Friday, October 19, 2012

Petaluma Urban Chat Goes Upriver

As I’ve written before, there is a small urbanism group coming together in Petaluma.  We meet monthly to discuss this blog, urbanism in general, and whatever else seems interesting in southern Sonoma County.  We call ourselves “Petaluma Urban Chat”.

The name “Petaluma Urban Chat” was initially intended as a placeholder.  However, as placeholders often do in the absence of catchy alternatives, it seems likely to become our permanent moniker.  In contrast to the PACs that are so prevalent in the election season news, we’re a “PUC”.  And if we ignore the Public Utility Commission, there is a soupcon of Shakespearian whimsy in the name.

Two weeks ago, we accepted the gracious offer of one of our members to take an eventide cruise on the Petaluma River.  His boat, the Killara, a classic wooden motor launch from 1929, was a perfect vessel for a quiet cruise of observation and insight in the dwindling hours of daylight.

Departing from the marina behind the Sheraton, we cruised upstream to the Turning Basin, and then back downstream, going past the marina and partway to San Pablo Bay before the setting sun told us it was time to return to Killara’s home berth.   Topping off an already exceptional evening, we sat aboard the Killara, moored in the darkening marina and illuminated only by the cabin light, sipping on beverages, nibbling on snacks, and talking about the insights from the cruise.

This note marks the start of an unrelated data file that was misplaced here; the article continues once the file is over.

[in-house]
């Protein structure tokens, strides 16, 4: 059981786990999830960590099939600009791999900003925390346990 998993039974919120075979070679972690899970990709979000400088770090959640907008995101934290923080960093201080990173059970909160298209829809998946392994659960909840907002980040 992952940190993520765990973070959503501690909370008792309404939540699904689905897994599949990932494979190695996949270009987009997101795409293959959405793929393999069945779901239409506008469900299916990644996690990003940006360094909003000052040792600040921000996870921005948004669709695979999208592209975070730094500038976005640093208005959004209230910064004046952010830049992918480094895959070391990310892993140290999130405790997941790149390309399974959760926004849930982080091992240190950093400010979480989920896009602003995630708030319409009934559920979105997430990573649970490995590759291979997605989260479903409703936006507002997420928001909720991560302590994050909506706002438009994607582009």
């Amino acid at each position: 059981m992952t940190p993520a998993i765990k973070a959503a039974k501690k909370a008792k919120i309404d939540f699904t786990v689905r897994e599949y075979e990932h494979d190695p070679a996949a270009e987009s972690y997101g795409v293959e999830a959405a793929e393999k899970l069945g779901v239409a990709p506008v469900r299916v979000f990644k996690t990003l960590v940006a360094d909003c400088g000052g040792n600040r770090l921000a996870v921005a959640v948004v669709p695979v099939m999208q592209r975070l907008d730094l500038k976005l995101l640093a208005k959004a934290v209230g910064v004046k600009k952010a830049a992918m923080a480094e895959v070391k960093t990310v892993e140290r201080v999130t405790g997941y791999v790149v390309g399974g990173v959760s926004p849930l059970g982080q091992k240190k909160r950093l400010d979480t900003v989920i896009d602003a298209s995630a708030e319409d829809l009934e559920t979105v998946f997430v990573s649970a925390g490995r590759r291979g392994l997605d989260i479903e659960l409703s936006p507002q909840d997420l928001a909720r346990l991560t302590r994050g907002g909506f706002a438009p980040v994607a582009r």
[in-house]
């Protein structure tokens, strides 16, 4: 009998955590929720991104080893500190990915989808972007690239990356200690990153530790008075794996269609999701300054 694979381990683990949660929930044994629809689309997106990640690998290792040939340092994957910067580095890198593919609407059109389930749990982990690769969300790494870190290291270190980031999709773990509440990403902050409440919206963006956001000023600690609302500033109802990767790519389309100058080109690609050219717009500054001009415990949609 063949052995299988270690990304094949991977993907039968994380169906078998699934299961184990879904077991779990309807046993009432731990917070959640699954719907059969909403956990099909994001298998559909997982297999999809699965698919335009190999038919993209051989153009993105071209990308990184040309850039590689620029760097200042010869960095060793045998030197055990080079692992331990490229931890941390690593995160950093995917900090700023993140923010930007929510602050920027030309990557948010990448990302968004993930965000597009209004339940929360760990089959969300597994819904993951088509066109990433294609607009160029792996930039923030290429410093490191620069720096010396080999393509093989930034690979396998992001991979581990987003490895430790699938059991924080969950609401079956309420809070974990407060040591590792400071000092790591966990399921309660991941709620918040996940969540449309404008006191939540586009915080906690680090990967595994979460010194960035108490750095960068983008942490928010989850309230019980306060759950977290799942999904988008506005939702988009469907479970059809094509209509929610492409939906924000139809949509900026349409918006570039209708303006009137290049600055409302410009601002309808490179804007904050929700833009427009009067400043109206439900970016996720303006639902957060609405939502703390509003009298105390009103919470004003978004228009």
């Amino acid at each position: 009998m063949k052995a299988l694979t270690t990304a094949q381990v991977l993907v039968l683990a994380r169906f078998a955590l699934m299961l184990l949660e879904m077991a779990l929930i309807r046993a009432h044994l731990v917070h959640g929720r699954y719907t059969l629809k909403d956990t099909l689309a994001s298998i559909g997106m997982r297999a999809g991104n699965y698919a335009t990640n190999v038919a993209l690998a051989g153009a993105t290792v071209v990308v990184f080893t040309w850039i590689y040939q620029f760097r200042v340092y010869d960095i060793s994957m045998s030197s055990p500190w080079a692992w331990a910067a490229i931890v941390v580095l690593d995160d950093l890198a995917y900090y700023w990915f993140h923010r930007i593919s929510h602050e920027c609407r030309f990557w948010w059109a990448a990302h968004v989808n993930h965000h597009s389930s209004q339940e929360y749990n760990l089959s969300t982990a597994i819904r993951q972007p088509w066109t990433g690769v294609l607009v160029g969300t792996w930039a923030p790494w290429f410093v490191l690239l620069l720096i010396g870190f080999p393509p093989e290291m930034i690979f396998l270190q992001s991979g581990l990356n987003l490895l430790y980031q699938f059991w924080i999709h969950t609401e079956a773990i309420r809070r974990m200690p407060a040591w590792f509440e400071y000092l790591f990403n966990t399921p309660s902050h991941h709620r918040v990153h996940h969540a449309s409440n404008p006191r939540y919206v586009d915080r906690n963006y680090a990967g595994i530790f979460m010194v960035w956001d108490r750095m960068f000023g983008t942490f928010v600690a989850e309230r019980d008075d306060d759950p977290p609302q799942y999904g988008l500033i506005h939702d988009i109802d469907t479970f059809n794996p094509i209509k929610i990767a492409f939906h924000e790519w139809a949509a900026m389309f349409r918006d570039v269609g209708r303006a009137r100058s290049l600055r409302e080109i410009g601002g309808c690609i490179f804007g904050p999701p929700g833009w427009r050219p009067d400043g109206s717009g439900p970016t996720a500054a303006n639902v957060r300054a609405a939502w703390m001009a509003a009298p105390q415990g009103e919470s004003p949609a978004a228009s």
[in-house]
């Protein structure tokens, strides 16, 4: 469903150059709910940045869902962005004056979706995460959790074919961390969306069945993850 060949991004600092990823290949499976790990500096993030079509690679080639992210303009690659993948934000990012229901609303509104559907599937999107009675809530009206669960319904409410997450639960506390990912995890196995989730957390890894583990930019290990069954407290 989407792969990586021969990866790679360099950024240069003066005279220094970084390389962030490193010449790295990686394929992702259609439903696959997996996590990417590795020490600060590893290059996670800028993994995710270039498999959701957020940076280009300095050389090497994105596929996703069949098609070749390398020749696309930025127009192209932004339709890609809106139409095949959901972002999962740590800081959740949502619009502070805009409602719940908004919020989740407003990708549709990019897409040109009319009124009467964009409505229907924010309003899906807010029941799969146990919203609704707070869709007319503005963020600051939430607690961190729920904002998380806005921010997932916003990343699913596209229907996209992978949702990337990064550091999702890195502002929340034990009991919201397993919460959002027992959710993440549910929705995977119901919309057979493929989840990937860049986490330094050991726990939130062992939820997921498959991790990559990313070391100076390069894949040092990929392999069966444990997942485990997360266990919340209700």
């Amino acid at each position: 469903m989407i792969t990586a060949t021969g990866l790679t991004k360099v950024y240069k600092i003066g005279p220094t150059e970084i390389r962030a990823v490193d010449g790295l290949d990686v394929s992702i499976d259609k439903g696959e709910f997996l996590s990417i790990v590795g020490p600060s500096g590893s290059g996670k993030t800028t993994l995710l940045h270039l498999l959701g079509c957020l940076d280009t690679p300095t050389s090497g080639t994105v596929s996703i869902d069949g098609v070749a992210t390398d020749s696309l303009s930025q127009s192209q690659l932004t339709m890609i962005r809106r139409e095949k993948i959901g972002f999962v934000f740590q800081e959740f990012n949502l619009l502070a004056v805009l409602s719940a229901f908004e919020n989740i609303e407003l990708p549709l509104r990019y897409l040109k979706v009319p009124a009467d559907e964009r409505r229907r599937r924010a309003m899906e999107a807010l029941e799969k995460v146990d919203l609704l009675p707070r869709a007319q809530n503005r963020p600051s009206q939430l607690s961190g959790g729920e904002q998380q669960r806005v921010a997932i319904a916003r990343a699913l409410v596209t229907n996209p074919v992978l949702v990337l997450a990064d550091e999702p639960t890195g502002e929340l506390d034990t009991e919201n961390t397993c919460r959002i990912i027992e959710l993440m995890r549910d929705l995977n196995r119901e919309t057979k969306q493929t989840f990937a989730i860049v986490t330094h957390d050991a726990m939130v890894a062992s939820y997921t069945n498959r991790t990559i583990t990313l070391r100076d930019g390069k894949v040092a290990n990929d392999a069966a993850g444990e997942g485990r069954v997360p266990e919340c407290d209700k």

From the water, we saw the same town that we experience every day, but from very different angles.  We saw the soaring concrete that carries 101 across the river, the work boats and barges that represent the continuing river commerce, the Foundry Wharf office buildings overlooking the river, the old livery stable undergoing a transformation into the River Heritage Center, and the D Street drawbridge, perhaps the single point of greatest connection and conflict between the river and the town.

Nor were we alone on the river.  Far from it.  We shared the water with kayakers, rowers, waterfowl, and fisherman, along with a sailboat making its slow way toward San Francisco Bay.

Were there insights?  Of course.  It’d be nearly impossible to look at familiar objects from unfamiliar angles and not have ideas combine in new and exciting ways.  And those insights will find their way into this blog over the coming weeks and months.

But for today, we’ll just relish the beauty of a peaceful evening on a river, viewing a river-oriented town.

As always, your questions or comments will be appreciated.  Please comment below or email me.  And thanks for reading. - Dave Alden (

Note: The photos of the freeway overpass, River Heritage Center, lower river, and post-cruise conversation are by Paul Werbaneth.

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